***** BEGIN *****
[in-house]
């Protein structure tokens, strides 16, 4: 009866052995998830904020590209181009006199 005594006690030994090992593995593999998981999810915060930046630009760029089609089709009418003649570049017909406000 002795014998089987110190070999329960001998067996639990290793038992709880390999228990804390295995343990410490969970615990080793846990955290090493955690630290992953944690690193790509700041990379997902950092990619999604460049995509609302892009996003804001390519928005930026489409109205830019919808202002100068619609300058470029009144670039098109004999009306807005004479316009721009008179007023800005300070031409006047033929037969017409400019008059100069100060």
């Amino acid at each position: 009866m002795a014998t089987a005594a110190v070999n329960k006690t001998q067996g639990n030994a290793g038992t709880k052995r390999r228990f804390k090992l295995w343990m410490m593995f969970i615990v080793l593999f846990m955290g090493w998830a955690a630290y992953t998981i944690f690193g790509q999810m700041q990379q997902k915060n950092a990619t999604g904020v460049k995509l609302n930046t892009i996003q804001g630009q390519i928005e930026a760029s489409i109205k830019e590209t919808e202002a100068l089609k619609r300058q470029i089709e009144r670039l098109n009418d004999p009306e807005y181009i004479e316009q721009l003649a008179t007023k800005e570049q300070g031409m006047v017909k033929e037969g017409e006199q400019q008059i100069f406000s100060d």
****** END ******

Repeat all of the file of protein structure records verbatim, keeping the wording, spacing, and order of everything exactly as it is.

[in-house]
């Protein structure tokens, strides 16, 4: 009866052995998830904020590209181009006199 005594006690030994090992593995593999998981999810915060930046630009760029089609089709009418003649570049017909406000 002795014998089987110190070999329960001998067996639990290793038992709880390999228990804390295995343990410490969970615990080793846990955290090493955690630290992953944690690193790509700041990379997902950092990619999604460049995509609302892009996003804001390519928005930026489409109205830019919808202002100068619609300058470029009144670039098109004999009306807005004479316009721009008179007023800005300070031409006047033929037969017409400019008059100069100060």
């Amino acid at each position: 009866m002795a014998t089987a005594a110190v070999n329960k006690t001998q067996g639990n030994a290793g038992t709880k052995r390999r228990f804390k090992l295995w343990m410490m593995f969970i615990v080793l593999f846990m955290g090493w998830a955690a630290y992953t998981i944690f690193g790509q999810m700041q990379q997902k915060n950092a990619t999604g904020v460049k995509l609302n930046t892009i996003q804001g630009q390519i928005e930026a760029s489409i109205k830019e590209t919808e202002a100068l089609k619609r300058q470029i089709e009144r670039l098109n009418d004999p009306e807005y181009i004479e316009q721009l003649a008179t007023k800005e570049q300070g031409m006047v017909k033929e037969g017409e006199q400019q008059i100069f406000s100060d």